Hubert Aquin's Hamlet's Twin (original title, Neige noir) is a strange, hallucinatory, experimental novel from Québec. But in a book concerned with twins and doubles of all kinds--though with the recognition that no twins are in fact entirely alike--it is Spitsbergen, the archipelago halfway between Norway and the North Pole, that stands in for Canada, or is Canada's shadowy duplicate.
For all its twists and turns, the plot is in some ways simple enough. An actor by the name of Nicolas is playing Fortinbras in a TV production of Hamlet, but decides that he will leave the theater to write and direct his own films. Before doing that, or as part of the break from his old life, he takes his newly-wed wife, Sylvie, on a honeymoon to Spitsbergen. Once there, however, Sylvie dies in mysterious circumstances on a camping trip into the snow and ice. Nicolas returns to Norway and hooks up with his friend Eva, who soon comes to stand in for Sylvie. He also decides that his film will be autobiographical, and so that the death of his wife will be at its heart. But he can't quite bring himself to write that crucial scene.
Where things become complicated is that the novel itself is presented as a screenplay, perhaps as the screenplay for the film that Nicolas is himself writing. So it is shot through with reflections on the nature of representation, particularly the differences between filmic and literary representation, and the relation between fiction and reality. In some ways, then, Hamlet's Twin is almost classically postmodern: the distinction between characters and the people who play them, or between author, narrator, and protagonist, are all made the object of both literary play and somewhat disturbingly undermined.
And when the scene of Sylvie's death is finally written, it turns out to be particularly gruesome, and we are left to decide whether it is the product of a particularly disturbed imagination, or whether it is the violent mark of something like the real, at least within the terms of the metafictional apparatus that the book establishes. Eva, for one, becomes convinced that the film that Nicolas is writing will end up a snuff movie, and makes haste to warn the actress who is set to play Sylvie of the danger she believes is on the horizon.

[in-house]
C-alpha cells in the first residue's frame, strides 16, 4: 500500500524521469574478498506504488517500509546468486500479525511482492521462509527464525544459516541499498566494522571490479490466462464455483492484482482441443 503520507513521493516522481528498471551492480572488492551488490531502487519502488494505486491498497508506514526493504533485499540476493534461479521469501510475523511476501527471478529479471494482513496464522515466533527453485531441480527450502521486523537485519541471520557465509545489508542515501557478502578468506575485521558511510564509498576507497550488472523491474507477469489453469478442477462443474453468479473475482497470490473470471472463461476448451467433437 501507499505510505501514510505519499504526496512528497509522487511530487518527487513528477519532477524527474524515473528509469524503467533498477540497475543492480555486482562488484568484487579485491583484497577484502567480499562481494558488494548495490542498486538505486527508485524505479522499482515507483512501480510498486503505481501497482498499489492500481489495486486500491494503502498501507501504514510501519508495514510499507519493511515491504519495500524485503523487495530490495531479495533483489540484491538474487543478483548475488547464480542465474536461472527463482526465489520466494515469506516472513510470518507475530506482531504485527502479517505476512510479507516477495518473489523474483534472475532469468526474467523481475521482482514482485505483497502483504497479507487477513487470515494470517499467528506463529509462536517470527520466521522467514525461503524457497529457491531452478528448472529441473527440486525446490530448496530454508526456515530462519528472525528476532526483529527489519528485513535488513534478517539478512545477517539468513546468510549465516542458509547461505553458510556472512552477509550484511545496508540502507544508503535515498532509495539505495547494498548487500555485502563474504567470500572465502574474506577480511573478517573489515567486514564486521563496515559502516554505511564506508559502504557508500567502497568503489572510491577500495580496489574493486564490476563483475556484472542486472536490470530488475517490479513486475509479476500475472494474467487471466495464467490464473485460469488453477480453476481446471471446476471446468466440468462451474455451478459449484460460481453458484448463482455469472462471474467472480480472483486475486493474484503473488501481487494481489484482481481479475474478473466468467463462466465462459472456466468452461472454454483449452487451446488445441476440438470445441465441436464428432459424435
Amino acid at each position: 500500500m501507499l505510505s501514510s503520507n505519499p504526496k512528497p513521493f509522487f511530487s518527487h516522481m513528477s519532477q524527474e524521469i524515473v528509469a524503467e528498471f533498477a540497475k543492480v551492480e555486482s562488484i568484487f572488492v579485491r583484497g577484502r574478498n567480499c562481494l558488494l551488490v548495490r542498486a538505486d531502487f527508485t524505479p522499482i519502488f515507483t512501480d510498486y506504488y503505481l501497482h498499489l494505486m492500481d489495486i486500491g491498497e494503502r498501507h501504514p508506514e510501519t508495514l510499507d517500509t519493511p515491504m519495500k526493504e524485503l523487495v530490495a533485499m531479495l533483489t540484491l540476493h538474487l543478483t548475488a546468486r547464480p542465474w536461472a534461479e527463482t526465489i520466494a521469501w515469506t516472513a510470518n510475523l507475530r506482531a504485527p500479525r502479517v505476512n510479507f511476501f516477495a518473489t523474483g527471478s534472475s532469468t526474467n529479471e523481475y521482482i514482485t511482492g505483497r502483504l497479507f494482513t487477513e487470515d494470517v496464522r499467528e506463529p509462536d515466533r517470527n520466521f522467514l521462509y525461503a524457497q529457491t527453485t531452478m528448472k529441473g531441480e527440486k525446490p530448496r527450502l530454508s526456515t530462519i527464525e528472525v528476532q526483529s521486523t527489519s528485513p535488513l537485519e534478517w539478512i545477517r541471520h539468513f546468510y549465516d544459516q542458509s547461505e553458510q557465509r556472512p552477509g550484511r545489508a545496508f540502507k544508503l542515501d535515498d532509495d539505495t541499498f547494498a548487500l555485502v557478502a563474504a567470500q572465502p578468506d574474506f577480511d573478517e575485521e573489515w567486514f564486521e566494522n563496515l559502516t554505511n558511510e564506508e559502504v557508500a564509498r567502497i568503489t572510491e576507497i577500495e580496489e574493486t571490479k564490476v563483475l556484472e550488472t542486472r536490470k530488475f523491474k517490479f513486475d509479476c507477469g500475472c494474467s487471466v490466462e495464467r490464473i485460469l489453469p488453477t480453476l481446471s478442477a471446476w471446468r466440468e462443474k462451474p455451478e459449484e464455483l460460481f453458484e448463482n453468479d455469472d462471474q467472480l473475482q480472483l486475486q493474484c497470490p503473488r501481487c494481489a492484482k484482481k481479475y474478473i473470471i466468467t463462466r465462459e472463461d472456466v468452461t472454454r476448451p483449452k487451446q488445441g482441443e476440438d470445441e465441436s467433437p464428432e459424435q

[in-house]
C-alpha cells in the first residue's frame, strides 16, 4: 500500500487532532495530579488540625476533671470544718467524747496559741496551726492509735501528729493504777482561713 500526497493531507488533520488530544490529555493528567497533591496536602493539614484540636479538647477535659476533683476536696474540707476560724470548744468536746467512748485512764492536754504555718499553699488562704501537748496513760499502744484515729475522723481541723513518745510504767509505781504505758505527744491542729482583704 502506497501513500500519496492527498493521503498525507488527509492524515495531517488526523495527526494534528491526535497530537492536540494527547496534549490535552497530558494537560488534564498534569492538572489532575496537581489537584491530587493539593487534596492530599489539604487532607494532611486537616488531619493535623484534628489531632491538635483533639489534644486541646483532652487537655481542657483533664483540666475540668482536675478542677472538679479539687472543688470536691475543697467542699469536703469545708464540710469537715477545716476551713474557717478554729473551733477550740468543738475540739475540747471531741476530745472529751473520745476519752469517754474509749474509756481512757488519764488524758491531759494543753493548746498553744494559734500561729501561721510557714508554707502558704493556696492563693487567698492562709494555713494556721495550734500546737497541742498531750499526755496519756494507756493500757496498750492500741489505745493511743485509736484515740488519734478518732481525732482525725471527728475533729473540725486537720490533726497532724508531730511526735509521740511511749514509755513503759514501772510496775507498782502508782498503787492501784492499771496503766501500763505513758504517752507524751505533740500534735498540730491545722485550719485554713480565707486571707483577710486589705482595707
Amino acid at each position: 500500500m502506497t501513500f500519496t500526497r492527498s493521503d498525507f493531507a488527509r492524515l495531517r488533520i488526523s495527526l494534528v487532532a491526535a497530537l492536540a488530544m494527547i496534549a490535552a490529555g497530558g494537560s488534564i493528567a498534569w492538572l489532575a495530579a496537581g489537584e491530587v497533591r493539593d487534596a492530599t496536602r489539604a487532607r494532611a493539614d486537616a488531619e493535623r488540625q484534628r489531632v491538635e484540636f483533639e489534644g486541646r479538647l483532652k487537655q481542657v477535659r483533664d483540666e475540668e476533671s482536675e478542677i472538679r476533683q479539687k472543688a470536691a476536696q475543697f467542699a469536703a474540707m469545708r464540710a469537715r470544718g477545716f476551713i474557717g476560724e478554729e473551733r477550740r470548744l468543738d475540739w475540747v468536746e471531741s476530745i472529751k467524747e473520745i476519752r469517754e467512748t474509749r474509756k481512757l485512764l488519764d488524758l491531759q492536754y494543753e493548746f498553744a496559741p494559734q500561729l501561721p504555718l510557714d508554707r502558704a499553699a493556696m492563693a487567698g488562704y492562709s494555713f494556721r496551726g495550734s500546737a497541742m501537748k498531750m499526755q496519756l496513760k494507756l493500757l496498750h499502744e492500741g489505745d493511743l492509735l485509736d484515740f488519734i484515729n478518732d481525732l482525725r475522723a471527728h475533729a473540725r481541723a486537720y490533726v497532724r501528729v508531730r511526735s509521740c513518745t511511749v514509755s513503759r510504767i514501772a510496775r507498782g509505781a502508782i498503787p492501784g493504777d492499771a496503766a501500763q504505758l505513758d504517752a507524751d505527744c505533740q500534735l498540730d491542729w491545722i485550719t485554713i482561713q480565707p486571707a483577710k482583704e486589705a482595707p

For this actress, Linda, has also become another twin of Sylvie's; and moreover Sylvie is revealed to be split in other ways, too, until the fact that her body is never recovered from the Arctic wastes (and the fact that her true fate is ultimately undecideable) is a way of telling us that this character, around who the entire novel revolves, is going to remain inaccessible for us, as much as for Nicolas or the other characters. For after all, she is but a character in a novel, even though we are over the course of time slowly seduced into concern for her fate such that the graphic representation of her violent demise comes to be shocking, however much we recognize that this is, after all, just another novel.
For ultimately, Hamlet's Twin is about the hold that fiction has upon either the viewer (in the case of film) or the reader (in the case of literature). At one point Aquin points out that one difference between the two genres is that in the cinema, the viewer can't simply put down the narrative to resume it later, whereas a reader can leave a book to be continued anon. Playing with this fact, then, just before the novel's climax the narrator suggests that now might be the time for a break "for the reader who is waiting until the end of the story to make love with an impatient partner [. . .]. Come on, a nice break! It will be easier to concentrate afterwards, and tackle what is about to happen in the story" (184).
Of course, the point is that Aquin wants to implicate the reader all the more affectively and almost corporeally into the story. We are to imagine (or perhaps in fact to act out) having sex just before the representation of a most brutal perversion (though Aquin might also suggest apogee) of sexual love.
So for all its many games, its allusions and cleverness (not least the fundamental conceit that the book itself is some kind of disturbed twin to Shakespeare's Hamlet), ultimately this is a novel that, perhaps more desperately and yet unerotically than almost any other I can think of, really wants to grab us quite violently by the short and curlies. It seeks to get beyond the fact that representation is only ever going to be itself the inevitably perverted twin of the real, to break that unequal bond in order to establish a new relationship with the reader.